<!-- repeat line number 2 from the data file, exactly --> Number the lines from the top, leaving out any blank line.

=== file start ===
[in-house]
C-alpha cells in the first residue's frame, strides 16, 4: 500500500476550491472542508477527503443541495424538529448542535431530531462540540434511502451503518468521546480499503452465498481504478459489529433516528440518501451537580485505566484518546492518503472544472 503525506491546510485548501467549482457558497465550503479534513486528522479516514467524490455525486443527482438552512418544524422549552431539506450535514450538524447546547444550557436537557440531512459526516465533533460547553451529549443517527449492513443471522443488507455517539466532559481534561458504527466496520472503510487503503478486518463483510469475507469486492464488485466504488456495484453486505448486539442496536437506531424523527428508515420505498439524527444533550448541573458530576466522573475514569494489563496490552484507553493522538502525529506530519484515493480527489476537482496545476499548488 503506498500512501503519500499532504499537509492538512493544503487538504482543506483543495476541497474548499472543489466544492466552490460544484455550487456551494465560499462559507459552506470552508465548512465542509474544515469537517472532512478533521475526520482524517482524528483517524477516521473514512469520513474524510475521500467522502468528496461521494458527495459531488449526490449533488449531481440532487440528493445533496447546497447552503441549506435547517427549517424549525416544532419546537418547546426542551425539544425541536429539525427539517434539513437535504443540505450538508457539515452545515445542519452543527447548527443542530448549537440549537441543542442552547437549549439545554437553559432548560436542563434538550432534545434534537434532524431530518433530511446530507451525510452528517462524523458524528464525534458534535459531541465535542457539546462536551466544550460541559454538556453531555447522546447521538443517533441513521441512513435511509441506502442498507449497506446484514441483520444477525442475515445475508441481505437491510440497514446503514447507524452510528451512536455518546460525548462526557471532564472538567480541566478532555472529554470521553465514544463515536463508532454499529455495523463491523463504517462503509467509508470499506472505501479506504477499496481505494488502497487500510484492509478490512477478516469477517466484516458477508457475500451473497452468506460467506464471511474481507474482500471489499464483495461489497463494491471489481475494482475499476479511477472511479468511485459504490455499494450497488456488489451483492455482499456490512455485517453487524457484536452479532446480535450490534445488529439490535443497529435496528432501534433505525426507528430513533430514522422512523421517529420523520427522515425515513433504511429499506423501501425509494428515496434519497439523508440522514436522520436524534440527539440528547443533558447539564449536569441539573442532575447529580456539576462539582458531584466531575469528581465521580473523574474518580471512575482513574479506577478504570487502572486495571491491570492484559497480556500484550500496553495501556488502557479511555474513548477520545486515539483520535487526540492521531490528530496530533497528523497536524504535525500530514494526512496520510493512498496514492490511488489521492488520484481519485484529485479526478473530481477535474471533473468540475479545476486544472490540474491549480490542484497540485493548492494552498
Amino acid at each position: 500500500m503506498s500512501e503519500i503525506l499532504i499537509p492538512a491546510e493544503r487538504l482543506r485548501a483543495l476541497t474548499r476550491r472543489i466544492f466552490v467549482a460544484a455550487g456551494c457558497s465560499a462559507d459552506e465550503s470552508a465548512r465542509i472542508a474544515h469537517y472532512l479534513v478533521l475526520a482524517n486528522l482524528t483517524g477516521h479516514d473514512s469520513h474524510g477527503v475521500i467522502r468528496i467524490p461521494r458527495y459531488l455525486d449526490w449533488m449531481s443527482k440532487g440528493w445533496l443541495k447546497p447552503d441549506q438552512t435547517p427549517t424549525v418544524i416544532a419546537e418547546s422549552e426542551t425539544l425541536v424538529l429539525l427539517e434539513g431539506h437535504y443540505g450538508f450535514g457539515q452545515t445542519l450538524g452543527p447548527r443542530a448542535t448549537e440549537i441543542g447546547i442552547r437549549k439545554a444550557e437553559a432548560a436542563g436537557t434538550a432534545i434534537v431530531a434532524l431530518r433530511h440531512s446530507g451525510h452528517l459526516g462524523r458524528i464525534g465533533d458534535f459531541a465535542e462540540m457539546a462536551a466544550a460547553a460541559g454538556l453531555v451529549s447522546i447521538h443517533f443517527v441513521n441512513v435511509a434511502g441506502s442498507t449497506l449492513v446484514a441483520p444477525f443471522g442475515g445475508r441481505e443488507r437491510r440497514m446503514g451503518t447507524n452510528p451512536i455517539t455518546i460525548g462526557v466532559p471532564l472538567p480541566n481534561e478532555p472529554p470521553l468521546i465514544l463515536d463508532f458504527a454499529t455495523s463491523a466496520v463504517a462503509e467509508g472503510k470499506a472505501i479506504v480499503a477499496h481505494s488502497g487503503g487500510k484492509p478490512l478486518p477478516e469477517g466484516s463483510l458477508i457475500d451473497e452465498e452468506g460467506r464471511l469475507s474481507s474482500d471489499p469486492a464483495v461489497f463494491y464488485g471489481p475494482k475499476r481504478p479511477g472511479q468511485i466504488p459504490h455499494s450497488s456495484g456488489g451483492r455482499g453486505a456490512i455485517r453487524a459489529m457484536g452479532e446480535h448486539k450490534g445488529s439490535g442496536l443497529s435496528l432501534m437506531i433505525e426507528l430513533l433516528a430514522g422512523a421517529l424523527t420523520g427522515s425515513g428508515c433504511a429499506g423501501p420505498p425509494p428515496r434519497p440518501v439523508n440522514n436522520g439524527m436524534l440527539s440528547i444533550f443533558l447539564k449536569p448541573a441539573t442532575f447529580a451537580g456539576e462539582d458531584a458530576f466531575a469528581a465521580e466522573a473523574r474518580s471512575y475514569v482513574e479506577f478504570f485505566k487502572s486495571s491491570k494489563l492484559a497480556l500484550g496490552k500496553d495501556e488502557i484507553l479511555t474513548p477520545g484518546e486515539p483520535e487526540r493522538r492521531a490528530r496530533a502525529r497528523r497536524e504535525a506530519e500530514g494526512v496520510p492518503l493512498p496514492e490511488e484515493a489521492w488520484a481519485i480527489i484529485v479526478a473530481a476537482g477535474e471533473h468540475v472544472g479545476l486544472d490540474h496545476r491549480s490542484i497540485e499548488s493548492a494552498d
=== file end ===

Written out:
C-alpha cells in the first residue's frame, strides 16, 4: 500500500476550491472542508477527503443541495424538529448542535431530531462540540434511502451503518468521546480499503452465498481504478459489529433516528440518501451537580485505566484518546492518503472544472 503525506491546510485548501467549482457558497465550503479534513486528522479516514467524490455525486443527482438552512418544524422549552431539506450535514450538524447546547444550557436537557440531512459526516465533533460547553451529549443517527449492513443471522443488507455517539466532559481534561458504527466496520472503510487503503478486518463483510469475507469486492464488485466504488456495484453486505448486539442496536437506531424523527428508515420505498439524527444533550448541573458530576466522573475514569494489563496490552484507553493522538502525529506530519484515493480527489476537482496545476499548488 503506498500512501503519500499532504499537509492538512493544503487538504482543506483543495476541497474548499472543489466544492466552490460544484455550487456551494465560499462559507459552506470552508465548512465542509474544515469537517472532512478533521475526520482524517482524528483517524477516521473514512469520513474524510475521500467522502468528496461521494458527495459531488449526490449533488449531481440532487440528493445533496447546497447552503441549506435547517427549517424549525416544532419546537418547546426542551425539544425541536429539525427539517434539513437535504443540505450538508457539515452545515445542519452543527447548527443542530448549537440549537441543542442552547437549549439545554437553559432548560436542563434538550432534545434534537434532524431530518433530511446530507451525510452528517462524523458524528464525534458534535459531541465535542457539546462536551466544550460541559454538556453531555447522546447521538443517533441513521441512513435511509441506502442498507449497506446484514441483520444477525442475515445475508441481505437491510440497514446503514447507524452510528451512536455518546460525548462526557471532564472538567480541566478532555472529554470521553465514544463515536463508532454499529455495523463491523463504517462503509467509508470499506472505501479506504477499496481505494488502497487500510484492509478490512477478516469477517466484516458477508457475500451473497452468506460467506464471511474481507474482500471489499464483495461489497463494491471489481475494482475499476479511477472511479468511485459504490455499494450497488456488489451483492455482499456490512455485517453487524457484536452479532446480535450490534445488529439490535443497529435496528432501534433505525426507528430513533430514522422512523421517529420523520427522515425515513433504511429499506423501501425509494428515496434519497439523508440522514436522520436524534440527539440528547443533558447539564449536569441539573442532575447529580456539576462539582458531584466531575469528581465521580473523574474518580471512575482513574479506577478504570487502572486495571491491570492484559497480556500484550500496553495501556488502557479511555474513548477520545486515539483520535487526540492521531490528530496530533497528523497536524504535525500530514494526512496520510493512498496514492490511488489521492488520484481519485484529485479526478473530481477535474471533473468540475479545476486544472490540474491549480490542484497540485493548492494552498